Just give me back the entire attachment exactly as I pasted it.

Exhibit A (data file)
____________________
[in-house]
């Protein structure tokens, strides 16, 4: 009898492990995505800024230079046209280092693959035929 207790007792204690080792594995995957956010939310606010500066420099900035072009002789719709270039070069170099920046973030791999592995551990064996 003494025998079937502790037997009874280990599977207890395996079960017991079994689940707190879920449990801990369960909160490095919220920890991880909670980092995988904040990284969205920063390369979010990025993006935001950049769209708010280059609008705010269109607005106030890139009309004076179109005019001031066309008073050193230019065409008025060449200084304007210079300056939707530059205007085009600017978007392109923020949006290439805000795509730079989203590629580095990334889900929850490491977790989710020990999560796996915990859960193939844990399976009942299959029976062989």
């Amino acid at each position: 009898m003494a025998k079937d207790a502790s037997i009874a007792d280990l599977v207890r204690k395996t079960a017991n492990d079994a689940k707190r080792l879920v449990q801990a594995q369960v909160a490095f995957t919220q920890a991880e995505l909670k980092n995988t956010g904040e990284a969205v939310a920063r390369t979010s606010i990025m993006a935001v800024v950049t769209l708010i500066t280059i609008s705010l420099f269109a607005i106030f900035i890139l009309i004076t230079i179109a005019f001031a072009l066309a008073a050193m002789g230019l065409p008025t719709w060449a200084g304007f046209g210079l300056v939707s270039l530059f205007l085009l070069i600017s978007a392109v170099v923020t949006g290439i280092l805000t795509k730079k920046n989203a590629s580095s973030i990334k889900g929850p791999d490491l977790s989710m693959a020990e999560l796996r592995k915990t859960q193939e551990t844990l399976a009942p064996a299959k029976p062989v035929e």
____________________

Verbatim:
[in-house]
């Protein structure tokens, strides 16, 4: 009898492990995505800024230079046209280092693959035929 207790007792204690080792594995995957956010939310606010500066420099900035072009002789719709270039070069170099920046973030791999592995551990064996 003494025998079937502790037997009874280990599977207890395996079960017991079994689940707190879920449990801990369960909160490095919220920890991880909670980092995988904040990284969205920063390369979010990025993006935001950049769209708010280059609008705010269109607005106030890139009309004076179109005019001031066309008073050193230019065409008025060449200084304007210079300056939707530059205007085009600017978007392109923020949006290439805000795509730079989203590629580095990334889900929850490491977790989710020990999560796996915990859960193939844990399976009942299959029976062989």
């Amino acid at each position: 009898m003494a025998k079937d207790a502790s037997i009874a007792d280990l599977v207890r204690k395996t079960a017991n492990d079994a689940k707190r080792l879920v449990q801990a594995q369960v909160a490095f995957t919220q920890a991880e995505l909670k980092n995988t956010g904040e990284a969205v939310a920063r390369t979010s606010i990025m993006a935001v800024v950049t769209l708010i500066t280059i609008s705010l420099f269109a607005i106030f900035i890139l009309i004076t230079i179109a005019f001031a072009l066309a008073a050193m002789g230019l065409p008025t719709w060449a200084g304007f046209g210079l300056v939707s270039l530059f205007l085009l070069i600017s978007a392109v170099v923020t949006g290439i280092l805000t795509k730079k920046n989203a590629s580095s973030i990334k889900g929850p791999d490491l977790s989710m693959a020990e999560l796996r592995k915990t859960q193939e551990t844990l399976a009942p064996a299959k029976p062989v035929e």